Ikea’s French subsidiary goes on trial over illegal spying claims


Trade unions reported the furniture and home goods company to French authorities in 2012.

IKEA’S FRENCH SUBSIDIARY and several of its former executives have gone on trial over accusations that they illegally spied on employees and customers.

Trade unions reported the furniture and home goods company to French authorities in 2012, accusing it of collecting personal data by fraudulent means and the illicit disclosure of personal information.

The unions specifically alleged that Ikea France had paid to gain access to police files which contained information about targeted individuals.

Ikea France denied spying on anyone, but Sweden-based Ikea fired four executives in France after French prosecutors opened a criminal probe in 2012.

One accusation alleged that Ikea France used unauthorised data to try to catch an employee who had claimed unemployment benefits but drove a Porsche. Another said the subsidiary investigated an employee’s criminal record to determine how they were able to own a BMW on a low income.

Customers the company was in a dispute with also allegedly had their personal information inappropriately accessed.

Ikea France said today it has cooperated with French judicial authorities and that such activities “seriously undermine the company’s values and ethical standards”.

“Ikea France takes the protection of its employees’ and customers’ data very seriously,” the company said in a statement. It said it adopted compliance and training procedures to prevent illegal activity after the investigation was opened in 2012.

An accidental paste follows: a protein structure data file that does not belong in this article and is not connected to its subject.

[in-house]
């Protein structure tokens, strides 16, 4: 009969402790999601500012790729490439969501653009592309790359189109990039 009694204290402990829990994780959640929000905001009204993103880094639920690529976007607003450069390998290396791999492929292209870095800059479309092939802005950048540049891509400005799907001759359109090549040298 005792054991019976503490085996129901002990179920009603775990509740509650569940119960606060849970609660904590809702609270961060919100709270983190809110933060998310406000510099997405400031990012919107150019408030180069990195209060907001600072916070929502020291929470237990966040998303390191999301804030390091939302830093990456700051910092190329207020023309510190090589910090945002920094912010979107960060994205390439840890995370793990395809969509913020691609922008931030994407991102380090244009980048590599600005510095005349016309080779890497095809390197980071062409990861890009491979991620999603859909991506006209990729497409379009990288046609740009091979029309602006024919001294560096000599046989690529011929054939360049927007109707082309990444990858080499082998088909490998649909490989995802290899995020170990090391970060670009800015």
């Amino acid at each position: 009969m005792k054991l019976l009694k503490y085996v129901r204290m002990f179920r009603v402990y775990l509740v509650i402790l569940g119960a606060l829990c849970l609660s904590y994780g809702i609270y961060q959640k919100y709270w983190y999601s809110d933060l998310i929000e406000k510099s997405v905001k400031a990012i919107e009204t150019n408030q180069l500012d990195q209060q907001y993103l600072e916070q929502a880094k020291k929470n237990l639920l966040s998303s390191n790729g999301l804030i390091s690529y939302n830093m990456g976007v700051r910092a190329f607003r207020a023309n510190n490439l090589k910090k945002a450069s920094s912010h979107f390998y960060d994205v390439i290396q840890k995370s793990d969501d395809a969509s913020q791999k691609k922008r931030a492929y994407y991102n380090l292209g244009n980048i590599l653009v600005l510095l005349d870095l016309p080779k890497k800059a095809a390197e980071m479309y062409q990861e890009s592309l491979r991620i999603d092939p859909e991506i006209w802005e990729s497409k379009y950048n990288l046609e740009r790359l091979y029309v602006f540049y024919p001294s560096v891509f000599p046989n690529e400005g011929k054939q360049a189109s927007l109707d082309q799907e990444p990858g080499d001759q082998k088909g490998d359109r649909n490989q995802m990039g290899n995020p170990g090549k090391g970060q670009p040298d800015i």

The former head of Ikea France’s risk management department, Jean-Francois Paris, acknowledged to French judges that €530,000 to €630,000 a year were earmarked for such investigations. Paris, who is among those accused, said his department was responsible for handling it.

Former Ikea France chief executives Jean-Louis Baillot and Stefan Vanoverbeke, and former chief financial officer Dariusz Rychert and store managers are also going on trial.

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If convicted, the two ex-CEOs face sentences of up to 10 years in prison and fines of €750,000. Ikea France faces a maximum penalty of €3.75 million. The trial is scheduled to last until April 2.

The company also faces potential damages from civil lawsuits filed by unions and 74 employees.

Ikea France is a subsidiary of Swedish furniture giant Ikea, which in 2012 said it was co-operating with French judicial authorities and had adopted procedures to prevent illegal activity.

“It would appear inconceivable that a company of this size, with several stores in different countries, would not be aware of the illegality of the private data available to it,” investigating judges involved in the case said.

In France, Ikea employs more than 10,000 people in 34 stores, an e-commerce site and a customer support centre.


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